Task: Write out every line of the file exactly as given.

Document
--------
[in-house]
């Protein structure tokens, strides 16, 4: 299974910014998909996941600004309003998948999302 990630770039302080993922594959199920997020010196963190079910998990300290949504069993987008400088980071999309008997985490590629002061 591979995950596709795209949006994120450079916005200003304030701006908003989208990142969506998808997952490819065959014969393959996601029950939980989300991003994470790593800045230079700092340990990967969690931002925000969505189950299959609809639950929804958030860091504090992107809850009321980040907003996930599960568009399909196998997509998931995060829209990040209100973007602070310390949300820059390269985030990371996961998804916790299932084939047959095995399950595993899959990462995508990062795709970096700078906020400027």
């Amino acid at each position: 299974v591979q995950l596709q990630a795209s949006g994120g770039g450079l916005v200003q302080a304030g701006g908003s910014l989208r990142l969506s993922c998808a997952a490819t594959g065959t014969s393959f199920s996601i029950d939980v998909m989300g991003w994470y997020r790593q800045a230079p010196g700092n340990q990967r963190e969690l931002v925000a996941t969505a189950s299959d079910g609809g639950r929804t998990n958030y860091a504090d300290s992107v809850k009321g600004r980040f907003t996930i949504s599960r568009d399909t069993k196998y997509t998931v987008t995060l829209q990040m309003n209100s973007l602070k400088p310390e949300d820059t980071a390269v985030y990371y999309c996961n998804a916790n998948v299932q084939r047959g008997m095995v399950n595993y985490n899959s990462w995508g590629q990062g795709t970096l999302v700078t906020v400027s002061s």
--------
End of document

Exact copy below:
[in-house]
């Protein structure tokens, strides 16, 4: 299974910014998909996941600004309003998948999302 990630770039302080993922594959199920997020010196963190079910998990300290949504069993987008400088980071999309008997985490590629002061 591979995950596709795209949006994120450079916005200003304030701006908003989208990142969506998808997952490819065959014969393959996601029950939980989300991003994470790593800045230079700092340990990967969690931002925000969505189950299959609809639950929804958030860091504090992107809850009321980040907003996930599960568009399909196998997509998931995060829209990040209100973007602070310390949300820059390269985030990371996961998804916790299932084939047959095995399950595993899959990462995508990062795709970096700078906020400027």
């Amino acid at each position: 299974v591979q995950l596709q990630a795209s949006g994120g770039g450079l916005v200003q302080a304030g701006g908003s910014l989208r990142l969506s993922c998808a997952a490819t594959g065959t014969s393959f199920s996601i029950d939980v998909m989300g991003w994470y997020r790593q800045a230079p010196g700092n340990q990967r963190e969690l931002v925000a996941t969505a189950s299959d079910g609809g639950r929804t998990n958030y860091a504090d300290s992107v809850k009321g600004r980040f907003t996930i949504s599960r568009d399909t069993k196998y997509t998931v987008t995060l829209q990040m309003n209100s973007l602070k400088p310390e949300d820059t980071a390269v985030y990371y999309c996961n998804a916790n998948v299932q084939r047959g008997m095995v399950n595993y985490n899959s990462w995508g590629q990062g795709t970096l999302v700078t906020v400027s002061s």